Stan Fagerstrom hoists a healthy Washington State largemouth bass for the camera. Stan was one of the first bass anglers in Washington as well as a writer and accuracy/trick caster from 1948 through 2019 when he passed at the age of 96. Photo Stan Fagerstrom.

When this site first started back in March 2012, Stan Fagerstrom became one of the early supporters of the site.  A year later, during one of our frequent conversations on the phone, he asked how he could help with the site.  That conversation led to Stan’s monthly column, Let’s Look Back.  Stan provided nearly 40 entries over that first iteration of the site and I feel it only respectful we start putting some of those articles back out for all to enjoy.


If you’ve read my last column, you know I had made plans to teach my best friend a few things about bass fishing.

That friend, a great guy named Larry Peeples, had never fished for bass. He had caught his share of trout and steelhead but Larry, like lots of other anglers in the Pacific Northwest at that time, didn’t have much interest in bass fishing. He had asked to accompany me on an evening trip just to see why I liked it so much.

I knew he didn’t have any bass gear so I went out and purchased duplicates of three of my favorite lures for log pond bass. As I’ve mentioned before, the various log ponds were simply backwaters of the big Columbia River. The major lumber companies operating out of Longview, Washington used those ponds for log storage.

The ponds were home to a sizeable population of bass and crappie. It was usually largemouth bass those of us who fished the log ponds were after. There were darn few smallmouth in the lower Columbia at that time.

Visit the Columbia River today and you’re likely to hear a whole lot more about smallmouth than largemouth. Today the big river is producing some of the best smallmouth fishing in the Western United States.

Larry and I drove down to the log pond when our work at the newspaper was over for the day. Once we parked and walked down to where I wanted to fish he pulled out a small tackle container he’d been carrying in his fishing vest.

“Let me see what you’ve got there,” I asked. There wasn’t much. He had a few small spinners and four or five spoons of different colors. I wasn’t at all impressed.

“Larry,” I snorted, “that stuff you’ve got there ain’t gonna work for these log pond bass. You’ve got to have something that looks at least a little like the stuff they’re feeding on. I’ve got a couple extra plugs that I’ve been catching ‘em on down here. Here’s a couple for you to try.”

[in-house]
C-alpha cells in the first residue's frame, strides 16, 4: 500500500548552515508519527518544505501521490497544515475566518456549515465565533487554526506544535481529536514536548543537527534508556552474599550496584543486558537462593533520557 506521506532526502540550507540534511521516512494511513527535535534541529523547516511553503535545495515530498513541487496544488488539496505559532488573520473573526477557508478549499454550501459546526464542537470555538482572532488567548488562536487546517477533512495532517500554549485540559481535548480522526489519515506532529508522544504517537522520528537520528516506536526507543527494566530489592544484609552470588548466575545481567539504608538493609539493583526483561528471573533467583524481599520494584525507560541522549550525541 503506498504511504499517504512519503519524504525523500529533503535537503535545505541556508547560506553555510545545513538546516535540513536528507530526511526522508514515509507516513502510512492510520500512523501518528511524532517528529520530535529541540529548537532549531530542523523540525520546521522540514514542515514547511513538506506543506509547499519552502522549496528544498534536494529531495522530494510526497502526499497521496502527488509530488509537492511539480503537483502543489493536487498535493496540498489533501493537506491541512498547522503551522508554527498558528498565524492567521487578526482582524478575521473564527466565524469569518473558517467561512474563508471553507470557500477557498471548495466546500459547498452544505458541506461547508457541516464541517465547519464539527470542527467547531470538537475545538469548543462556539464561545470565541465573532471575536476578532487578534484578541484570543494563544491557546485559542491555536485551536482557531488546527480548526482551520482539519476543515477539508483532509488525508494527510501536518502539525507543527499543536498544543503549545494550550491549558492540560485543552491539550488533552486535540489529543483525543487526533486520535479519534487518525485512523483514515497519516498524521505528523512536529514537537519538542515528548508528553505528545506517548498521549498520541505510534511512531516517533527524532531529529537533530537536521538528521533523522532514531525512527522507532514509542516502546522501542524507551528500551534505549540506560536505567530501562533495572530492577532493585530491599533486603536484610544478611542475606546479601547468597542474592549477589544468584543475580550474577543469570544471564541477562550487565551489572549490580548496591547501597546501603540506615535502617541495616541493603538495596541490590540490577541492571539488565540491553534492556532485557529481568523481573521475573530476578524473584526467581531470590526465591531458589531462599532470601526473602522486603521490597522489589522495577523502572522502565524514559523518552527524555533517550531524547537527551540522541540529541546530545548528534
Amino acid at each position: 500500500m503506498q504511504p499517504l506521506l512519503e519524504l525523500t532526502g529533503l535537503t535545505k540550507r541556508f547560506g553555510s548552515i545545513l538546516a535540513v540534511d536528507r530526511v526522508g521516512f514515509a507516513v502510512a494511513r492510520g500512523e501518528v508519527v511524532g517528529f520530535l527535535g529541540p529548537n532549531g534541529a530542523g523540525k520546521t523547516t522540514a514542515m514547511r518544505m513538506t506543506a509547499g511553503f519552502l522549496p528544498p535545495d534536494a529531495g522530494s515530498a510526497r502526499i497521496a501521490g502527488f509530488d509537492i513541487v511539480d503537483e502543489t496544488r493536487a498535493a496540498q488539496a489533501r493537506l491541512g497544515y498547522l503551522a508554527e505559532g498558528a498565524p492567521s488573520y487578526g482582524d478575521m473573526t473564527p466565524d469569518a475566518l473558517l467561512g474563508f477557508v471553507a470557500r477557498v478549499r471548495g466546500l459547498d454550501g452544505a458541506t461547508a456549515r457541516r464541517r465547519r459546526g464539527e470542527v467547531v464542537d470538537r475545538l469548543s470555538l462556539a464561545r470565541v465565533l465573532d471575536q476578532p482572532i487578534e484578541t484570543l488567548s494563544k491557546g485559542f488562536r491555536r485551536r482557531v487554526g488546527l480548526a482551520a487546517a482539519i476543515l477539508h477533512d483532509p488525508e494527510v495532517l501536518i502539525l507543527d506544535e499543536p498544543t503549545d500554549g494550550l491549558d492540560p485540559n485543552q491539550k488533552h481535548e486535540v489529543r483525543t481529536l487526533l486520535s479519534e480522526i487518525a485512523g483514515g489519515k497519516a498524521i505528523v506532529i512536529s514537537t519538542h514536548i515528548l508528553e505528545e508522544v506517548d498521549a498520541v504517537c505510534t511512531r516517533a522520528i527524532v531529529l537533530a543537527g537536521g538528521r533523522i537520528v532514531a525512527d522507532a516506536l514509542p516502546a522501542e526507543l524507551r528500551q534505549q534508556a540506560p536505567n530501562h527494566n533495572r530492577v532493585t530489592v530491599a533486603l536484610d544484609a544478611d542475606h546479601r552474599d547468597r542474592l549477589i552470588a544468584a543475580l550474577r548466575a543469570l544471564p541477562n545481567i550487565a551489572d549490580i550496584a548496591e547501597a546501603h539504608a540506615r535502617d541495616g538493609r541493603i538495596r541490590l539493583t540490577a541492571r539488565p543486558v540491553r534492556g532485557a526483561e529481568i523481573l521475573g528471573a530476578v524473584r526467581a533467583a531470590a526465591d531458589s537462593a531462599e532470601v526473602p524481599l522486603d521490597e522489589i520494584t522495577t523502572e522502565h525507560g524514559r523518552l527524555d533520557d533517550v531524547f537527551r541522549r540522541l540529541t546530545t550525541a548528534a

Larry took the lures I handed to him and promptly stuck both of them into one of the pockets of his fishing vest. “Thanks,” he said, “but I want to give this red and white spoon a try for starters. I’ve caught everything from steelhead to pike on the darn thing. I just want to see if maybe these bass you’re always yakking about might also take a whack at it.”

“Go ahead,” I said, “but you’ll be wasting your time. Like I’ve been trying to tell you, these largemouth are too smart to smack that crappy stuff those dumb trout go after.” Then I turned and waded out to a spot some distance away where I had been taking bass sometimes on previous trips.

I started out throwing a floating/diving lure called the Heddon Basser. I’d managed to catch a few bass on this lure before I’d gone off to fight in World War II. The only one I had at the time was in what the Heddon Company called a rainbow finish. The only way I’d ever fished it was to throw it as far as I could and then reel it back in at different speeds.

We’d fished less than 15 minutes when I heard my pal Larry let out a holler. I jerked around from where I was standing to see him fighting what was obviously a fair-sized fish. Seconds later he backed up into shallows. Then he reached down and yanked a nice three pounder out of the water.

“Hey, Old Basser!” he shouted, “this one wasn’t as smart as you thought. I got him on that red and white spoon I showed you.”

Right, here’s where the long story gets short. I mentioned in my previous column that the more I thought I knew about bass fishing in those early days away back in the middle of the past century, the more often I got my butt kicked.

Some of those experiences I had early on convinced there’s much to be said for the slogan my good friend Heidi Roth, former editor of Yamamoto’s Inside Line Internet magazine, often uses. It’s this: “Even a fish wouldn’t get caught if it just kept its mouth shut.”

On that evening at the log pond Larry did a very thorough job of teaching me just how true that is. He wound up nailing four fish on that damn spoon of his before it got dark. Me? I caught one small fish I released and lost a second that threw the hook when it jumped.

I let Larry do most of the talking on the way home. But you know something else? Sometimes getting your butt kicked provides a terrific incentive to learn. At least it did for me. Before I got back to that log pond again, I had a half dozen of those spoons Larry caught his fish on.

I didn’t bother to tell Larry anything about it, but I promised myself I’d learn every blasted thing I could think of in learning how to use them effectively. It took a little time, but learn I did. I don’t know if largemouth bass still exist in the log ponds I’ve been talking about. I’ve not been there for many years and today all one usually hears about Columbia River bass is regarding smallmouth.

But I do know this. If I were to get back there tonight, the particular spoon I wound up catching a passel of largemouth on as a result of Larry’s butt kicking would be the first lure I’d throw at ‘em.

Catch my next column here at The Bass Fishing Archives. I’ll tell you about that particular spoon. I’ll detail exactly what it was and, more importantly, where and how I fished it. You might just pick up an idea or two that you can use in your own fishing.

-To Be Continued-